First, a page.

Floss your teeth daily? Turns out you might be wasting your time
If you had time to floss your teeth this morning in between throwing on your clothes, grabbing a coffee and running out of the door, chances are you're feeling pretty smug right now.
However, good news for those of us who weren't as organised in their dental hygiene routine - a leading British dentist has said that there is only "weak evidence" that flossing prevents gum disease and cavities.
That's right, folks, time to reconsider everything your mother and dentist drilled into your brain growing up. Damien Walmsley, of Birmingham University, said the time and expense required for reliable studies mean the health claims often attributed to floss are unproven.
Walmsley is also a scientific adviser to the British Dental Association, and his claims will no doubt send shockwaves through the profession. Whilst not completely shunning floss, Walmsley thinks "more sophisticated trials" are needed.
Although a maverick in the English dental world, Walmsley is by no means alone on a global scale. Earlier this year, the US government dropped the flossing recommendation from its guidelines because they must be legally based on scientific evidence.
Fear not, because a Public Health England spokeswoman said it keeps "abreast of the evidence base and will consider these findings".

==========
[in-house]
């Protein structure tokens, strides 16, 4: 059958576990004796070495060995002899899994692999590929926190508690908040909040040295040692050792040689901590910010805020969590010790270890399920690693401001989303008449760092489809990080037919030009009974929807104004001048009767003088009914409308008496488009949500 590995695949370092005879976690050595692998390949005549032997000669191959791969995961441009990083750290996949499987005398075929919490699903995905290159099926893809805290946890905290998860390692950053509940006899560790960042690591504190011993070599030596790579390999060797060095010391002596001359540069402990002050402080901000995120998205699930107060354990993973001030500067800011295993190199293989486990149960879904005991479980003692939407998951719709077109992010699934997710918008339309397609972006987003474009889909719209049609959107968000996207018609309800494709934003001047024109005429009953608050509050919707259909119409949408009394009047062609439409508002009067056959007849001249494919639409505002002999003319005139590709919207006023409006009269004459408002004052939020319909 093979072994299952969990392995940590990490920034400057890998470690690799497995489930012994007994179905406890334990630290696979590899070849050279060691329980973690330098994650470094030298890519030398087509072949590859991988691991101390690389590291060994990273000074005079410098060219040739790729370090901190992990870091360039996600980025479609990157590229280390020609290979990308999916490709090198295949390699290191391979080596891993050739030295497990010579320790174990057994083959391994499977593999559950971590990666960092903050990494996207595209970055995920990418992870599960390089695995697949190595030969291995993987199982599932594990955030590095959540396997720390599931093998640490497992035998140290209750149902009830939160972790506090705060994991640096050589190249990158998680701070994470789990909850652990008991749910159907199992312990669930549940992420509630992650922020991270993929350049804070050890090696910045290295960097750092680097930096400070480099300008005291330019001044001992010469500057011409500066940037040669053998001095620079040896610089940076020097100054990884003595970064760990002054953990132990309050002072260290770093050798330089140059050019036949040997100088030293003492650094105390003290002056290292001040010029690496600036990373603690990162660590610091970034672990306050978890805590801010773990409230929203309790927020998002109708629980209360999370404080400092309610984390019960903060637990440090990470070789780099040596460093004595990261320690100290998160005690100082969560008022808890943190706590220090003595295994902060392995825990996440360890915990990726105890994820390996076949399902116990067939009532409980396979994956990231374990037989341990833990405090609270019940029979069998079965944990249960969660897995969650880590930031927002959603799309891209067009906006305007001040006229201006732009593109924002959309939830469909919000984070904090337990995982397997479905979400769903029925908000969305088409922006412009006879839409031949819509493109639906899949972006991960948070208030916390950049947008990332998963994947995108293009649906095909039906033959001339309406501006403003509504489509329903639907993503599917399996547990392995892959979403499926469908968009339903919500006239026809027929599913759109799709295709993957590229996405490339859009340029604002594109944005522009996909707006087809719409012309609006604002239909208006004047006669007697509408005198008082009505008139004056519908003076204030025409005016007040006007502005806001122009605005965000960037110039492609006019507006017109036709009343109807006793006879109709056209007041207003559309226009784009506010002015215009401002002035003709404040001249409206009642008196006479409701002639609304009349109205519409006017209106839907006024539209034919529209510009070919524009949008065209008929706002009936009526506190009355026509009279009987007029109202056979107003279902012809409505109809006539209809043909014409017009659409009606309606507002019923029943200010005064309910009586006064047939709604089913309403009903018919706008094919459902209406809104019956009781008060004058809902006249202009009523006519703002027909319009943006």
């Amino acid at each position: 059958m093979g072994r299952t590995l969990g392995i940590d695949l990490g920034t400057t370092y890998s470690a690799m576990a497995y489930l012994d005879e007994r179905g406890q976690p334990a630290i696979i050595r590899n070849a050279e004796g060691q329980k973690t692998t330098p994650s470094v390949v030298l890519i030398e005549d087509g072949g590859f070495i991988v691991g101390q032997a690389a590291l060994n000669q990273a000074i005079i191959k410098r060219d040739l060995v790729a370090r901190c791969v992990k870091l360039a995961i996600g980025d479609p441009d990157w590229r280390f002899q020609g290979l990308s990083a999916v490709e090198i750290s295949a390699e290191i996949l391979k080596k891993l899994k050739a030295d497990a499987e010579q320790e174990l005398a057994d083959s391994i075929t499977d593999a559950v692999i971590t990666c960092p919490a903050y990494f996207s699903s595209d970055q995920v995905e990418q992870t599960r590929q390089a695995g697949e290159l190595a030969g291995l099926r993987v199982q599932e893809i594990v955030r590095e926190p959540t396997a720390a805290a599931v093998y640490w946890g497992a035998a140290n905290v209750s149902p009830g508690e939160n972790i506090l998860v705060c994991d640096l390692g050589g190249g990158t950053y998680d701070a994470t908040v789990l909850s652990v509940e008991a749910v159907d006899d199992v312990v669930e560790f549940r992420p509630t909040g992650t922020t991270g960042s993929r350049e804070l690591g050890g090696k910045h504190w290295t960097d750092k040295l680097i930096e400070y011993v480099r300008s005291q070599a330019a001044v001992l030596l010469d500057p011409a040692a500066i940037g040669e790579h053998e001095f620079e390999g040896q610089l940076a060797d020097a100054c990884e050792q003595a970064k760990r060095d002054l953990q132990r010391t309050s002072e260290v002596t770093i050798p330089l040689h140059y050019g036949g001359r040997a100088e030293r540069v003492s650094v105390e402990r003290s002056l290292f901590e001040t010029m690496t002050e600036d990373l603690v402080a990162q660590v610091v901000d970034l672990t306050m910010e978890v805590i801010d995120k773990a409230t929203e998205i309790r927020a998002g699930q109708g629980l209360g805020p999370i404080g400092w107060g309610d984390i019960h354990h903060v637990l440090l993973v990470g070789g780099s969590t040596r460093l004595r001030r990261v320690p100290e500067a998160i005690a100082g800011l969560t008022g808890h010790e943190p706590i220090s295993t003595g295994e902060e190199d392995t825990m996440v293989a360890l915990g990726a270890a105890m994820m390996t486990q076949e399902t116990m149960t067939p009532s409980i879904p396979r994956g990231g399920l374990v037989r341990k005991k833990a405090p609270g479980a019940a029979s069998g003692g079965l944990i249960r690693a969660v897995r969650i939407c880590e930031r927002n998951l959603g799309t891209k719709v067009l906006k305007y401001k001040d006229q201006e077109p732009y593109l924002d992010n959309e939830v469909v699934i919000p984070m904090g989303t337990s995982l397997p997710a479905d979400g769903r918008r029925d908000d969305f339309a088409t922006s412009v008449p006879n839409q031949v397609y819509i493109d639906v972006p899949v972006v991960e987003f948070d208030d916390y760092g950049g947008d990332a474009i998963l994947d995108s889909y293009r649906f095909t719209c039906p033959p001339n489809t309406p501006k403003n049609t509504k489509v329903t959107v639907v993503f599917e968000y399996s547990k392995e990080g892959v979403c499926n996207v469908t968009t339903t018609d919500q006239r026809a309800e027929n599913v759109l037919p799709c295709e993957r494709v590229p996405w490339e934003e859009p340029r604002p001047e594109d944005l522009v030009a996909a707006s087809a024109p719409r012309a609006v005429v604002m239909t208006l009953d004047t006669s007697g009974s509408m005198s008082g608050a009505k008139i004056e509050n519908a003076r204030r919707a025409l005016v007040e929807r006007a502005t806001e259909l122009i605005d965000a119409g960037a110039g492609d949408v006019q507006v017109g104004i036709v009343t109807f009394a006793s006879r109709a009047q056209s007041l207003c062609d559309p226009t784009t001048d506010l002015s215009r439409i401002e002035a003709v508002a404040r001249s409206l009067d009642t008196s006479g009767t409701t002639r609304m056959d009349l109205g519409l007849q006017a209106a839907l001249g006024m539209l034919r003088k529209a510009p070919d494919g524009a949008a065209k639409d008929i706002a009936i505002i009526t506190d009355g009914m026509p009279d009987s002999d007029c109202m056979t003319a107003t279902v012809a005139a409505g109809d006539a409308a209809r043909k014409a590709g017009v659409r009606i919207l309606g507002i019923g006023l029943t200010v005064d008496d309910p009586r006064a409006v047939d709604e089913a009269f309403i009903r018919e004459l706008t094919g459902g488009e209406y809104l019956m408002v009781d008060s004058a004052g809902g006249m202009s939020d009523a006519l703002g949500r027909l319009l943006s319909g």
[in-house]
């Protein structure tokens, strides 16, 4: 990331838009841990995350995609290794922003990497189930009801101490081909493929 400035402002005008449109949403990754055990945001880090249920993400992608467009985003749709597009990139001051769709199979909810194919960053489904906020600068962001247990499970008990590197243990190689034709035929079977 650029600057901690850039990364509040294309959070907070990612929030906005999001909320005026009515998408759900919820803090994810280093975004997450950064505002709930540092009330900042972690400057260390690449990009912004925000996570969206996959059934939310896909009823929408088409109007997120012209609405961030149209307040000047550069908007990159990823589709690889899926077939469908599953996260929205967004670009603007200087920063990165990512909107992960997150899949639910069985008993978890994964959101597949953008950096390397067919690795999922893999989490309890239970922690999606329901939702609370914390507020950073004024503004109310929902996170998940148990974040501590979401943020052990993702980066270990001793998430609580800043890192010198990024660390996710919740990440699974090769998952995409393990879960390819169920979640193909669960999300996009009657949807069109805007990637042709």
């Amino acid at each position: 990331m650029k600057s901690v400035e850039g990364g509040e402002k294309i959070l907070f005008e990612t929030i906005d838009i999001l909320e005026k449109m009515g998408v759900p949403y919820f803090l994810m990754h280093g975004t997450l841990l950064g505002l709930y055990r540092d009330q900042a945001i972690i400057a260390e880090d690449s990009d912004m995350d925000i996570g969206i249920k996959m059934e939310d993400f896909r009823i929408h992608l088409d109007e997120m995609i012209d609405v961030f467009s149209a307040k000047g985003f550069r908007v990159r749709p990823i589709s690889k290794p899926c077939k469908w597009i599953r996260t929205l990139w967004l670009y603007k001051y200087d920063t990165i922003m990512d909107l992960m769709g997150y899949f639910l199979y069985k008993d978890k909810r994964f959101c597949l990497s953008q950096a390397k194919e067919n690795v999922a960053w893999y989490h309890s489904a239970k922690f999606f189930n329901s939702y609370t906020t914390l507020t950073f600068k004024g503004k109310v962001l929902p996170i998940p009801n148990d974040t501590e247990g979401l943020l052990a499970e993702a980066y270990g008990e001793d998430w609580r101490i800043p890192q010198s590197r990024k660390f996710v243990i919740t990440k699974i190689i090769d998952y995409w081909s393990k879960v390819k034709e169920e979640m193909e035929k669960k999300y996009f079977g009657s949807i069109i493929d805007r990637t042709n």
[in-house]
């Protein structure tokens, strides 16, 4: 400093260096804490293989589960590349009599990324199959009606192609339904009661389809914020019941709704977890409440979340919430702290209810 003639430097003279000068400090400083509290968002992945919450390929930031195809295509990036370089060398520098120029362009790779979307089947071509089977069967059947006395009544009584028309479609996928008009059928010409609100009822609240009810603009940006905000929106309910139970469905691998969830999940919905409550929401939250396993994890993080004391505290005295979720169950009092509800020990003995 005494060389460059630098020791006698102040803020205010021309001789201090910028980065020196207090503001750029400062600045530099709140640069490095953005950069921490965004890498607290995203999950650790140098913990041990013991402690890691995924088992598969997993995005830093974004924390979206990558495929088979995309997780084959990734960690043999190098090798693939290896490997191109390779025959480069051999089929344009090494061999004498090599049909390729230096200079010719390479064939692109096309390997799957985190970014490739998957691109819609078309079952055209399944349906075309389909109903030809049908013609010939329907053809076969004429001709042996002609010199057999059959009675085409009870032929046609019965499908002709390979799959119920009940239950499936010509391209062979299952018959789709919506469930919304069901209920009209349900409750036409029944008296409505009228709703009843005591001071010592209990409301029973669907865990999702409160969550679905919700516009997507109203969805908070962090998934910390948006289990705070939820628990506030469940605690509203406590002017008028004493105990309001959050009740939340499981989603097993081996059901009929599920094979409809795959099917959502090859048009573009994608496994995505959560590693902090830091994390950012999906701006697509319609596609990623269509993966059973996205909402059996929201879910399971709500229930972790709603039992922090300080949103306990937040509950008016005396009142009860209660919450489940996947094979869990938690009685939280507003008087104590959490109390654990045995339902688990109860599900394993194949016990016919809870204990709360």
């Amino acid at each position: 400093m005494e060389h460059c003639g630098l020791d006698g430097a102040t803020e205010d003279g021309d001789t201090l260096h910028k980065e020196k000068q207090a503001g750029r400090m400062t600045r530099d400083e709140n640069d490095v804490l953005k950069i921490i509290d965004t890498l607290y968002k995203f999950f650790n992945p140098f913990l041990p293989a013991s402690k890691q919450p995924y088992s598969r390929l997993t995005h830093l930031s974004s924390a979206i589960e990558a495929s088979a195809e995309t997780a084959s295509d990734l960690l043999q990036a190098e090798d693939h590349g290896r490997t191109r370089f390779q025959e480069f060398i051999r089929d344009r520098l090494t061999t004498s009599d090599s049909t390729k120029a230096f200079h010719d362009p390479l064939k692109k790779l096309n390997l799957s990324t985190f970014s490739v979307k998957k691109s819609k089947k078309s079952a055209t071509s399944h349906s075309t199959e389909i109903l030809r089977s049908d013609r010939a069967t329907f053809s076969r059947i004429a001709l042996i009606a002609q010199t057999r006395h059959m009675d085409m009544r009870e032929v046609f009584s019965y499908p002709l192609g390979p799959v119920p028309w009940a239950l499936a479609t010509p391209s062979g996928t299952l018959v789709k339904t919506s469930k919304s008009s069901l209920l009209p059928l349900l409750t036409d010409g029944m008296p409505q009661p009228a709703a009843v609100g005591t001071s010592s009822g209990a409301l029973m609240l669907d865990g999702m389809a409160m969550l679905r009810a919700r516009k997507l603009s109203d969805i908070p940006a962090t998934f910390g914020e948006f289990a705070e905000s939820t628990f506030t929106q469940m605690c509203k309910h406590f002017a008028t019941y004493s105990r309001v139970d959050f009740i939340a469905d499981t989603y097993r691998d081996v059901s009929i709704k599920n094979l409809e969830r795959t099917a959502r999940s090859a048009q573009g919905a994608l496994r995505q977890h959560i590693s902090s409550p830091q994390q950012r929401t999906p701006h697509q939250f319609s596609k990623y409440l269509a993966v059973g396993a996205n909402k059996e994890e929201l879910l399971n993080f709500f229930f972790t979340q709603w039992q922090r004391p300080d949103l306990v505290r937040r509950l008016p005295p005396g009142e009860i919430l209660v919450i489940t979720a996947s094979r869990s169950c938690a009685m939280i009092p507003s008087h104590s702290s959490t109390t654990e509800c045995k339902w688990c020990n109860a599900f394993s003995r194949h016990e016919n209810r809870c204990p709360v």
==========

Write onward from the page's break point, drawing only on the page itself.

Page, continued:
An Associated Press investigation looked at the most rigorous research of the past decade. Twenty-five studies in leading journals found evidence for flossing is "weak, very unreliable", of "very low quality", and carries "a moderate to large potential for bias".
One review conducted last year said: "The majority of available studies fail to demonstrate that flossing is generally effective in plaque removal."
One study did credit floss with a slight reduction in gum inflammation. However, the reviewers ranked the evidence as "very unreliable".
We never thought we'd see the day.
Floss can even cause harm, with poor technique leading to damaged gums and teeth and also dislodging bad bacteria, which can lead to infections.
The British Dental Association said: "Floss is of little value unless the spaces between your teeth are too tight for the interdental brushes to fit without hurting or causing harm."
The dentist credited with inventing floss in the early 19th century, Levi Spear Parmly, would be spinning in his grave.